"The plaintiff has a history of cardiac disease, hypertension

, hyperlipidemia, hypothyroidism, and an irregular heartbeat. She also has a family history of coronary disease. Her discharge records set forth, inter alia, the following diagnosis: asystolic arrest, cardiogenic syncope with concussive head injury, and hypothyroidism. On the basis of these findings, the commissioner determined that ‘the [plaintiff's] injury did not arise out of her employment with the [defendant] but was caused by a cardiogenic syncope.’

"The plaintiff appealed from the commissioner's decision to the board. She claimed, in relevant part, that the commissioner had misapplied the law and [incorrectly] determined that her injury did not arise out of her employment. The board disagreed, concluding that [t]here is no question that the [plaintiff] has been left with a significant disability as a result of the concussive injury [that] is the subject of this appeal. Nevertheless, the [plaintiff] provided the ... commissioner with no evidence [that] would substantiate the claim that her employment contributed in any fashion to the fall [that] led to the injury or that the injury would not have occurred [if] the [plaintiff had] been somewhere else at the time.’ Accordingly, the board affirmed the decision of the commissioner, ruling in favor of the defendant." (Footnotes altered.) Id., at 225–28, 189 A.3d 644.

On appeal to the Appellate Court, the plaintiff claimed that the board incorrectly concluded that, because the plaintiff's fall was caused by her personal medical condition and not by any condition of her workplace, the injury she suffered from the fall did not arise out of her employment and, consequently, was not compensable. Id., at 229, 189 A.3d 644. According to the plaintiff, her "injury arose out of her employment because it occurred on the premises of her employer when she hit her head on the ground before the start of her morning shift." Id., at 231, 189 A.3d 644. In support of this contention, the plaintiff relied primarily on Savage v. St. Aeden's Church , supra, 122 Conn. at 346–50, 189 A. 599 ; see Clements v. Aramark Corp ., supra, 182 Conn. App. at 231, 189 A.3d 644 ; in which this court concluded that the head injury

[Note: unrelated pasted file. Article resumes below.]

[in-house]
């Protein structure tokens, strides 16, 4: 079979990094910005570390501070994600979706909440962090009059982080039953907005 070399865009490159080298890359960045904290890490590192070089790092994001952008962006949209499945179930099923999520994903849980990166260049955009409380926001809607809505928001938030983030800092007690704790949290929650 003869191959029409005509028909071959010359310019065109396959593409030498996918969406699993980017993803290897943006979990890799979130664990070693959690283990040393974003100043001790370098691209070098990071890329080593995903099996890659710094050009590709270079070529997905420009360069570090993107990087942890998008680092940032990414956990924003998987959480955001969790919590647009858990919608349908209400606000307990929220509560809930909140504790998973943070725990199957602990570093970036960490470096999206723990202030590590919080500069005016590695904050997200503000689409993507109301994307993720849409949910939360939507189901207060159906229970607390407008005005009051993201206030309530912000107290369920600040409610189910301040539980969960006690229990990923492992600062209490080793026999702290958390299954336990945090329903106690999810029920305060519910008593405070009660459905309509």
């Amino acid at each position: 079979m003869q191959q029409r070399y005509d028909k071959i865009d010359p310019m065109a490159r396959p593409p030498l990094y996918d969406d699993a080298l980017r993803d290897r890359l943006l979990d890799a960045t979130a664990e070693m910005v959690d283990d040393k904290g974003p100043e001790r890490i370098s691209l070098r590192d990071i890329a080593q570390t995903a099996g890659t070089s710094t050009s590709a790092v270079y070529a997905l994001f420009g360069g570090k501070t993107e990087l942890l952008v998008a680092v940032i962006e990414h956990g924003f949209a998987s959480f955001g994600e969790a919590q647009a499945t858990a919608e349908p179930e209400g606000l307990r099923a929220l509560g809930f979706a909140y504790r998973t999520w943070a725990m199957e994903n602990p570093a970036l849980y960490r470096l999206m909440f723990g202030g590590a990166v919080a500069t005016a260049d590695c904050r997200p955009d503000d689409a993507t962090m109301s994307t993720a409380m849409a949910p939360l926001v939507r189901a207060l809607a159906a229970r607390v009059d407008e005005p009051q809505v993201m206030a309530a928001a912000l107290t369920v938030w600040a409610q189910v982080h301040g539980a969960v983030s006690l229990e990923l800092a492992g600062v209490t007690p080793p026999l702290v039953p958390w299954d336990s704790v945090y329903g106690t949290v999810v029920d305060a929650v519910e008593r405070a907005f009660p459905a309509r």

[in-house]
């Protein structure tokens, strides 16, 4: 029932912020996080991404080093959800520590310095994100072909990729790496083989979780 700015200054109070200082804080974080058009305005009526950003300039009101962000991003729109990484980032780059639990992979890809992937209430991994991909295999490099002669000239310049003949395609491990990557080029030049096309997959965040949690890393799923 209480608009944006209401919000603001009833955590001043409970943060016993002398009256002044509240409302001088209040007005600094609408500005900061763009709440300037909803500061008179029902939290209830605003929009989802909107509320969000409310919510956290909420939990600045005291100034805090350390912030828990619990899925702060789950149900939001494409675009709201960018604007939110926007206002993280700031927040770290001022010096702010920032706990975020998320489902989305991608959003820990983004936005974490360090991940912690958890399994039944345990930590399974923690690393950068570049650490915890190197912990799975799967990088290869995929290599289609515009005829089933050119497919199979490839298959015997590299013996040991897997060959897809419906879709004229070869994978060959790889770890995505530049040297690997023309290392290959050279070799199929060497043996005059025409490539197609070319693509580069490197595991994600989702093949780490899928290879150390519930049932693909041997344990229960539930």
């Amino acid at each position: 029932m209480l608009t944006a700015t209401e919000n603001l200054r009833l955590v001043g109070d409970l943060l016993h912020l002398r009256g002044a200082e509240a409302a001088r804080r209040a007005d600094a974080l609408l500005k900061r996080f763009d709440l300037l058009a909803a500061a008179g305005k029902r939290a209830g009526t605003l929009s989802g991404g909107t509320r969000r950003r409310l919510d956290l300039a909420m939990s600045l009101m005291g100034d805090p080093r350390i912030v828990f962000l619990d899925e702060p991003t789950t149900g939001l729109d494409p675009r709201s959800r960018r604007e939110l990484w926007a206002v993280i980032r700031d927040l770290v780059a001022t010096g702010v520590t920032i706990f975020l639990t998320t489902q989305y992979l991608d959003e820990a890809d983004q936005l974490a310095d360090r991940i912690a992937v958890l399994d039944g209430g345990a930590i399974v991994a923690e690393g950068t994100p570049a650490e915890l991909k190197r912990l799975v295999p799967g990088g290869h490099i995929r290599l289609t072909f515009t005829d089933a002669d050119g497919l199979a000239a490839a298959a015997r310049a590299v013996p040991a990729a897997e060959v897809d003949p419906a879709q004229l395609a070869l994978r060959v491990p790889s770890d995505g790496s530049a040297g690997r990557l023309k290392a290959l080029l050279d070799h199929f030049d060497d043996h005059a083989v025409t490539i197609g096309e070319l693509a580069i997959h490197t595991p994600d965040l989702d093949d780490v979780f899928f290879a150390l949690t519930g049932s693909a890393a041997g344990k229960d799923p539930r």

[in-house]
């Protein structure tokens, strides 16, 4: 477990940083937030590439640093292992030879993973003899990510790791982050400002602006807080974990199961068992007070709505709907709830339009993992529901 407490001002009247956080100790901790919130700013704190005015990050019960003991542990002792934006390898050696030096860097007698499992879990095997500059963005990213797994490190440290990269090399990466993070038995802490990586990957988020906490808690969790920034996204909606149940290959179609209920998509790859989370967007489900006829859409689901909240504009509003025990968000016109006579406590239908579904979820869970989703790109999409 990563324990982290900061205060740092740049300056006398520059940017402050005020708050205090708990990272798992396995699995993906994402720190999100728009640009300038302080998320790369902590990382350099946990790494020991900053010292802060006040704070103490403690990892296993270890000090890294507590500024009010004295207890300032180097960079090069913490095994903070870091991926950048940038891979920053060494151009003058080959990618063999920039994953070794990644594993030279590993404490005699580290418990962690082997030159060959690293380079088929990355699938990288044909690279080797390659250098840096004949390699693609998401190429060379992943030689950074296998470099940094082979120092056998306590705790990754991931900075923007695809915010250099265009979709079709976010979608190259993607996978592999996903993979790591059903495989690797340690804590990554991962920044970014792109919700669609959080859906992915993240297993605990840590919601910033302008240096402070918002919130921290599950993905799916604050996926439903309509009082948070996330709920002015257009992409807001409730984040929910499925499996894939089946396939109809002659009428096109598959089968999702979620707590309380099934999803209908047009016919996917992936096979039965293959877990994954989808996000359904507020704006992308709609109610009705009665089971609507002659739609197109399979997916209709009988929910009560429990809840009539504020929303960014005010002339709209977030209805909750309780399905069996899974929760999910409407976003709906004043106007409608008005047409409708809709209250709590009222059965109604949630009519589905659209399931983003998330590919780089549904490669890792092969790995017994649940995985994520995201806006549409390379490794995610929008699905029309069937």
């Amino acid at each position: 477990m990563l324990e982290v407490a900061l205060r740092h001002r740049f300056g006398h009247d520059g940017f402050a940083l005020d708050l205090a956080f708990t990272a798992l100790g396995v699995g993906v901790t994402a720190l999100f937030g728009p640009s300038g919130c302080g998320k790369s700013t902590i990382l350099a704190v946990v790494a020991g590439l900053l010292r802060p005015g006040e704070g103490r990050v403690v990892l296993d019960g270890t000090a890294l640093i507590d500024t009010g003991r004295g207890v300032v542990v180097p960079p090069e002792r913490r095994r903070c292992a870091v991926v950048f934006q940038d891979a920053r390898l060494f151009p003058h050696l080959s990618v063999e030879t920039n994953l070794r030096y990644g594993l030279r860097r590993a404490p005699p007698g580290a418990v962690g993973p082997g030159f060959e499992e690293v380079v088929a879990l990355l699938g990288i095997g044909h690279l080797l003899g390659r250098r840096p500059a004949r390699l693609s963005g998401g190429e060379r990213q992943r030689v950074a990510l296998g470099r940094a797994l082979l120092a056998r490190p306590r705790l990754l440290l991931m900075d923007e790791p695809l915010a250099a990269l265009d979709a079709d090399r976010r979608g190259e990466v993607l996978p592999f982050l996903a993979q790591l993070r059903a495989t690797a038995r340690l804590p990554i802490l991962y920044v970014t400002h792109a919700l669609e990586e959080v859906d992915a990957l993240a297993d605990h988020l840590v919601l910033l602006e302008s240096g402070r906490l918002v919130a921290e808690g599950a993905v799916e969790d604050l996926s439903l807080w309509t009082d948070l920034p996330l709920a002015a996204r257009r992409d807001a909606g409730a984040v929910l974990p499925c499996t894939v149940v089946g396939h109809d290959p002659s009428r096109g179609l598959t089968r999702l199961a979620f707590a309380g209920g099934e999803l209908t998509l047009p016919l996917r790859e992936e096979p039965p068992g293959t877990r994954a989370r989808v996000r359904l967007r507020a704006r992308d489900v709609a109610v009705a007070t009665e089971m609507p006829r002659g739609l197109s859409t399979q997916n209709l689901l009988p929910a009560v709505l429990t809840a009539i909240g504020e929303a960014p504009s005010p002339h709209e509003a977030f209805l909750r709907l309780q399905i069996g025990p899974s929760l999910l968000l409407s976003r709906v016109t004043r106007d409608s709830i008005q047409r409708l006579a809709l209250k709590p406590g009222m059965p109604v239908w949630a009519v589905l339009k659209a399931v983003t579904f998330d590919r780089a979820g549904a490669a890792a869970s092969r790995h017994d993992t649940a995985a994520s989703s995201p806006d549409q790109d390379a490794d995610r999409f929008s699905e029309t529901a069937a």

sustained by the employee in that case due to his fall onto a level concrete floor at his workplace was compensable, even if the fall was caused by a preexisting medical condition, because the injury itself was caused by the employee's fall to the floor, which, we explained, was a potential hazard of his employment. See Savage v. St. Aeden's Church , supra, at 345, 347, 189 A. 599. The defendant maintained that Savage was distinguishable on its facts and that the injury the plaintiff sustained in the present case did not arise out of her employment because the ground on which she struck her head was a not a hazard or condition of that employment for purposes of the act. See Clements v. Aramark Corp ., supra, 231, 234, 189 A.3d 644. The Appellate Court agreed with the plaintiff that Savage controlled the outcome of the present case; see id., at 231, 236–37, 189 A.3d 644 ; and, further, that she was entitled to compensation even though the condition of her employment that caused her injury was not " ‘peculiar’ " to her employment; id., at 236 n.6, 189 A.3d 644 ; a term this court previously has used in explaining the requirement that the injury must arise out of the employment to be compensable under the act. See, e.g., Labadie v. Norwalk Rehabilitation Services, Inc ., 274 Conn. 219, 238, 875 A.2d 485 (2005) ("conditions that arise out of employment are peculiar to [it], and not such exposures as the ordinary person is subjected to" (internal quotation marks omitted)). Accordingly, the Appellate Court reversed the decision of the board and remanded the case to the board with direction to sustain the plaintiff's appeal from the commissioner's adverse decision. Clements v. Aramark Corp ., supra, at 237, 189 A.3d 644.

We granted the defendant's petition for certification to decide whether, as the Appellate Court concluded, the plaintiff was entitled to compensation for the injury she suffered as a result of her fall, despite the finding of the commissioner that the injury did not arise of out of her employment. See Clements v. Aramark Corp ., 330 Conn. 904, 192 A.3d 425 (2018).8 In support of its contention that the Appellate Court should have affirmed the decision of the board, the defendant renews its claim that the present case is distinguishable from Savage and, in addition, maintains that we should reconsider and reject our determination in Savage that an idiopathic fall to a level floor that...